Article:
A synergistic effort between theory, modeling, computer simulations and experiments at Oak Ridge National Laboratory has demonstrated that oriented fluorescent nanostructures with dramatically enhanced spectral and photophysical properties can be formed from single molecules of semiconducting organic polymers. Semiconductors based on organic materials such as polymers are more suited to a range of practical applications than the more conventional and more inflexible inorganic crystals. Computer models predicted, and laboratory experiments using ink-jet methods confirmed, that dilute polymer solutions organize themselves into compact shapes. Using these techniques with photosensitive materials, ORNL researchers produced nanoparticles with superior optical and electronic "quantum dot" properties that function similarly to light-emitting diodes or transistors. The versatility introduced by the use of organic polymers could result in such future products as electronic paper, luminescent clothing and ever more miniaturized and novel electronic tools and consumer products. [Contact: Bill Cabage 865-574-4399; firstname.lastname@example.org]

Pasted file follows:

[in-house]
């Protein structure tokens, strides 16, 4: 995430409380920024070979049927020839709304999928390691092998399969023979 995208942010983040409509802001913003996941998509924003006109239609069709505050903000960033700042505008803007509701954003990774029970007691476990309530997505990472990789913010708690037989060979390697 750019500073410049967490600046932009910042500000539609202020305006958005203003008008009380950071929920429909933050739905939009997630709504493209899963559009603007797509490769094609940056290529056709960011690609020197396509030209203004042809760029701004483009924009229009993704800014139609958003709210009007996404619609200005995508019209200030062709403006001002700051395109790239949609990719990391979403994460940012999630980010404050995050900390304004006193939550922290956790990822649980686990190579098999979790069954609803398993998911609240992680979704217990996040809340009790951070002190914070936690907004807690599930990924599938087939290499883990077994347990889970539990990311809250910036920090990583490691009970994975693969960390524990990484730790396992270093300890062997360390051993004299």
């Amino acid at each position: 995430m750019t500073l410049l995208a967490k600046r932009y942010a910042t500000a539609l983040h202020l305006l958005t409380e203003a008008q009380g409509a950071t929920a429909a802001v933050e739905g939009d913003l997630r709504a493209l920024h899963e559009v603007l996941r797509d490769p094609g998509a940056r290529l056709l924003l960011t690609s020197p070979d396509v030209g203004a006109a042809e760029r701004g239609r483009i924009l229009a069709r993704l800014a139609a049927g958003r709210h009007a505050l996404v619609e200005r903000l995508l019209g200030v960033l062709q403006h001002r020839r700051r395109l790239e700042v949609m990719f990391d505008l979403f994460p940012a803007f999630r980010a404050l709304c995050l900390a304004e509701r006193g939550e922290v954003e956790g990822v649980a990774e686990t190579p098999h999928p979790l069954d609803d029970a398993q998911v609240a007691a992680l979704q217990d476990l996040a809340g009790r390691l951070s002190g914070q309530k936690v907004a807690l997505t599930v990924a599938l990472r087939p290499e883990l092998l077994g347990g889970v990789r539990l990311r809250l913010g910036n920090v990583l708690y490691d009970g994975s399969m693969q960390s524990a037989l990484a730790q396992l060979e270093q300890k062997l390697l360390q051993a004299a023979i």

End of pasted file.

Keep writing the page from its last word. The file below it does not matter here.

ENERGY -- An untapped resource . . .
Natural methane hydrate deposits offer a potentially vast source of energy, greatly surpassing all known fossil fuel resources, but many questions and challenges remain before these deposits can be tapped. Clathrate hydrates, which consist of a gas molecule surrounded by a cage of water molecules to form an ice-like structure, could in theory also be used to sequester carbon dioxide at the bottom of the ocean. Gas hydrates form at low temperatures and ocean depths of about 500 meters and some scientists see them as an energy source that could provide a transition to a hydrogen-based economy. Of more immediate concern is the hazard these deposits pose to gas and oil drilling operatio
Contact: Ron Walli
DOE/Oak Ridge National Laboratory